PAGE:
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The Five Best Revenge Movies

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Revenge, or retaliation is as old an impulse as the reptile brain. “Django Unchained,” Quentin Tarantino’s slavery revenge fantasy, opened on Christmas, following the spring release of “The Avengers.” The theme of revenge, it seems, and the business of avenging was strong in this year passed. Lately, however, it seems as if Tarantino (“Kill Bill,” “Inglorious Basterds”) has taken proprietorship of the whole revenge fantasy film genre. But he is not alone, of course. “The Dark Knight Rising” is in its entirety from start to finish a paean to revenge, from Bane’s revenge against The Bat to The Bat’s revenge against Bane.

Quentin may be on to something. Revenge, when done well, is as immensely satisfying a cinematic experience as it is a dark psychological pleasure that arose in dark antiquity. The feeling of satisfaction from a revenge fantasy movie is not entirely unlike how at the end of TV’s “Law and Order” the bad guys – generally – get their comeuppance. The viewer feels as if all is well and good in the world (even though, of course, it often is not) after a hard day of work in a universe where fortune appears to favor the most aggressive and ethically neutral among us. And who among us wouldn’t prefer to watch Spielberg’s “Munich” than, say, Angelina Jolie’s massive downer of a film, “A Mighty Heart”? Would you rather pay admission to “A Mighty Heart” over “Munich”?

In the spirit of revenge, in all its dark glory, here are my five favorite films from that genre:


5. “Leon: The Professional” (1994)

Icy-precise hitman Leon Montana led a pretty nihilistic, efficient life until he took the contract of little Mathilda. Mathilde, played by Natalie Portman, seeks the avenging of the death of her family by the sleazy-precise corrupt DEA agent Stansfield in an apartment complex. The death of her innocent four year old brother and the powerlessness of a twelve year old girl against such forces of governmental corruption strike a universal chord. And the redemption of Leon, one of the most loveable cold-blooded killers of all time, makes this film truly a superlative example of revenge fantasy. Rest in pieces, brother.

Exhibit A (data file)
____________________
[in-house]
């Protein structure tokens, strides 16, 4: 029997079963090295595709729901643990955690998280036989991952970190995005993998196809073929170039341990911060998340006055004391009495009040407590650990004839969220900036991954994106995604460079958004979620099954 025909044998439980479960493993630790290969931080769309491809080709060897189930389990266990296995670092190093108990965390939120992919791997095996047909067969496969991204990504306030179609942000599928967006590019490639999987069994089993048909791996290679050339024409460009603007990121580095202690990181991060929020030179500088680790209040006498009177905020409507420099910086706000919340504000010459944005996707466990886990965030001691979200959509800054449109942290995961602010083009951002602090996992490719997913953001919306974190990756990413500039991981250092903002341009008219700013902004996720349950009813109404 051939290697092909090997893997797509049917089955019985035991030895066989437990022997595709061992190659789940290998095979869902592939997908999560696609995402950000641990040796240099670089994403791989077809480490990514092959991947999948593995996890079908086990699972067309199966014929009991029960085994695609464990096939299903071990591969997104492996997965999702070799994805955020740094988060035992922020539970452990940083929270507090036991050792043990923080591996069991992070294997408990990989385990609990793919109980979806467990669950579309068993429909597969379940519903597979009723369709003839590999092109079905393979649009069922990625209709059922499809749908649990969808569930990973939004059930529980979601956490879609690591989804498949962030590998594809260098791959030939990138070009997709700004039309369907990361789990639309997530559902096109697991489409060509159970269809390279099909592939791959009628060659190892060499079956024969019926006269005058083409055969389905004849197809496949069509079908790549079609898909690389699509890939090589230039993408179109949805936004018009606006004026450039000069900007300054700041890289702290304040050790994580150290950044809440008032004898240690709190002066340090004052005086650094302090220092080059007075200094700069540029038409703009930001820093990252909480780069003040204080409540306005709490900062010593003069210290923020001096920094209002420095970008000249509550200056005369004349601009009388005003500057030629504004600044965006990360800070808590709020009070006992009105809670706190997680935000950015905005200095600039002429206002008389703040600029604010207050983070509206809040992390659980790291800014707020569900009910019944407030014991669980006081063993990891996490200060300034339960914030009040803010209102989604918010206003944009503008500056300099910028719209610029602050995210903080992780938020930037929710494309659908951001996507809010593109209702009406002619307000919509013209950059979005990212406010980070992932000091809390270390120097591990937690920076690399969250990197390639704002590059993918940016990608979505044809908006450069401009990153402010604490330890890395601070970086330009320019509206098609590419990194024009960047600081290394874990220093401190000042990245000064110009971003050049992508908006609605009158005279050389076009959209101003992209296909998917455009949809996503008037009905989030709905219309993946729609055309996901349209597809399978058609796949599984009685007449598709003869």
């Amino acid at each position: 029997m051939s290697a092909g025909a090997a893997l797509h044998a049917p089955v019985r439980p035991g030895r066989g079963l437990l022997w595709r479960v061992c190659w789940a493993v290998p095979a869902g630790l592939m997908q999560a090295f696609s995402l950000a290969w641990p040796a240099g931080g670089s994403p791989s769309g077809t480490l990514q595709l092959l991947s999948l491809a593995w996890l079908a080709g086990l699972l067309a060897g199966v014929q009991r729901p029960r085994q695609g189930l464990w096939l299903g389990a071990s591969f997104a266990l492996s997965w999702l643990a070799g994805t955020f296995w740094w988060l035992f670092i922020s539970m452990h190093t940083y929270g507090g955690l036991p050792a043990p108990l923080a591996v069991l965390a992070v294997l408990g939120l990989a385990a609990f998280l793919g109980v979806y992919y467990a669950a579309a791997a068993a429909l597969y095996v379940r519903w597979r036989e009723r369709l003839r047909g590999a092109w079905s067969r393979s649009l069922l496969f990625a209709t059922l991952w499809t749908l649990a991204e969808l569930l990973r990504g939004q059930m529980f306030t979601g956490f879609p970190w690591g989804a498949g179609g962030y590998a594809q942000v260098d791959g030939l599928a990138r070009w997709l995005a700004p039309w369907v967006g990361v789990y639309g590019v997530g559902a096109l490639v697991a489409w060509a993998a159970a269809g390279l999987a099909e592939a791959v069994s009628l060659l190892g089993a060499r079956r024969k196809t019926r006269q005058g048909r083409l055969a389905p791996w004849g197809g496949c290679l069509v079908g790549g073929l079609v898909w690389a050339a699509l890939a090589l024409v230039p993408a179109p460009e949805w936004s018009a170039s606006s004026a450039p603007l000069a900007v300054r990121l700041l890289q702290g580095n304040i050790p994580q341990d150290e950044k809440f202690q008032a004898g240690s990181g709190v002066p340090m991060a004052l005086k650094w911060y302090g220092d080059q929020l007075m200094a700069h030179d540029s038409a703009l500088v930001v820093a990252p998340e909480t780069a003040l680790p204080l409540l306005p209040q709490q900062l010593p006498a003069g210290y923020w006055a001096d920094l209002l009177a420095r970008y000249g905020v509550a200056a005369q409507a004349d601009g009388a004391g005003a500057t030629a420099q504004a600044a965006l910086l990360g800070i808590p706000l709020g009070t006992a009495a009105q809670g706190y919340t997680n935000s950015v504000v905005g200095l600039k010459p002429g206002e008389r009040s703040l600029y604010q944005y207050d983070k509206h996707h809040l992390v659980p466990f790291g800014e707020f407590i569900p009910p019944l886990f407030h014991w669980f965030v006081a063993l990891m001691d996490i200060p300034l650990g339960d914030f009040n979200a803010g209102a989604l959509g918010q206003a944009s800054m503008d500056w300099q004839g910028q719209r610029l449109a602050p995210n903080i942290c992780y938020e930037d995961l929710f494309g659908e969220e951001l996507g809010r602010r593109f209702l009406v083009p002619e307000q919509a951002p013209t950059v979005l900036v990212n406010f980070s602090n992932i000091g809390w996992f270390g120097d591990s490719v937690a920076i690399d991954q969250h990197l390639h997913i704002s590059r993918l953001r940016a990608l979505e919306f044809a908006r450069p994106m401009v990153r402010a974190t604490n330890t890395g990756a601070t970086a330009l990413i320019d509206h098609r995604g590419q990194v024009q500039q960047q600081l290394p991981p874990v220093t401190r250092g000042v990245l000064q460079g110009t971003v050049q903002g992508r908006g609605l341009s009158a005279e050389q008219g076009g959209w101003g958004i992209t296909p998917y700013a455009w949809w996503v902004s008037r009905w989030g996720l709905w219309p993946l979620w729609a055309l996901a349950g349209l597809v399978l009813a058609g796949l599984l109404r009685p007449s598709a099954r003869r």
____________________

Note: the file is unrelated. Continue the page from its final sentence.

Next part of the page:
4. “Star Trek II: The Wrath of Khan” (1982)

“Revenge,” hisses Khan Noonien Singh, “is a dish best served cold.” This, Khan tells us, is an old Klingon proverb, but many actual civilizations have lived by that same idea. Fifteen years earlier, Captain James Kirk stranded Khan in the remains of the USS Botany Bay to live out the rest of his days in the cold embrace of outer freaking space. How cool is that? Sheer geekiness notwithstanding, Star Trek II is an instance of a sequel outdoing the original. The slowly played out space cat and mouse game is masterful, a cosmic dance. “The Wrath of Khan” is timeless, transcending the limited appeal of mere science fiction.


3. “The Unforgiven” (1960)

Before Clint Eastwood made an ass of himself chatting with an empty chair in public, he was one of the greatest American badasses of all time. “The Unforgiven,” widely seen at the time as “the last Western” is also about Redemption, one of the thematic pillars of any great revenge story. There is nothing conventionally good about any of the characters, outlaws all. Eastwood, as aging outlaw William Munny, is no saint – and neither are his gunfighter sidekicks or the prostitutes who post a $1,000 bounty on the heads of the animals that disfigured one of their own.  And yet our primal, reptile brains cannot help but anticipate with dark joy the bloody comeuppance sure to come. Delicious.


2. “Gladiator” (2000)

“Gladiator,” on its surface, is formulaic. The noble Maximus is wronged by Power. He struggles, against all odds, and gets his revenge. And the film won Best Picture. Still, this is not Rocky II. The execution is so brilliant, the story so perfect, the acting so convincing, that Gladiator of the only movies that I have ever seen where the audience at the theater broke into applause several times during the film as well as at the end. Gladiator can only be properly construed as cathartic. We cheer at the sanguinary death of the whiny “Emperor” Commodus because he didn’t deserve the throne; we cheer at the death of the whiny “Emperor” Commodus every time power, unearned, holds its boots to our collective necks. Rest in peace, Maximus; semper fi.


1. “The Godfather” (1974)

Not only is “The Godfather” one of the greatest films in the history of cinema, it is the greatest revenge fantasy in the history of cinema. Vito Corleone, granted, is not as noble as the Roman soldier Maximus, but he, after his own fashion, is not without an ancient moral code guiding his behavior.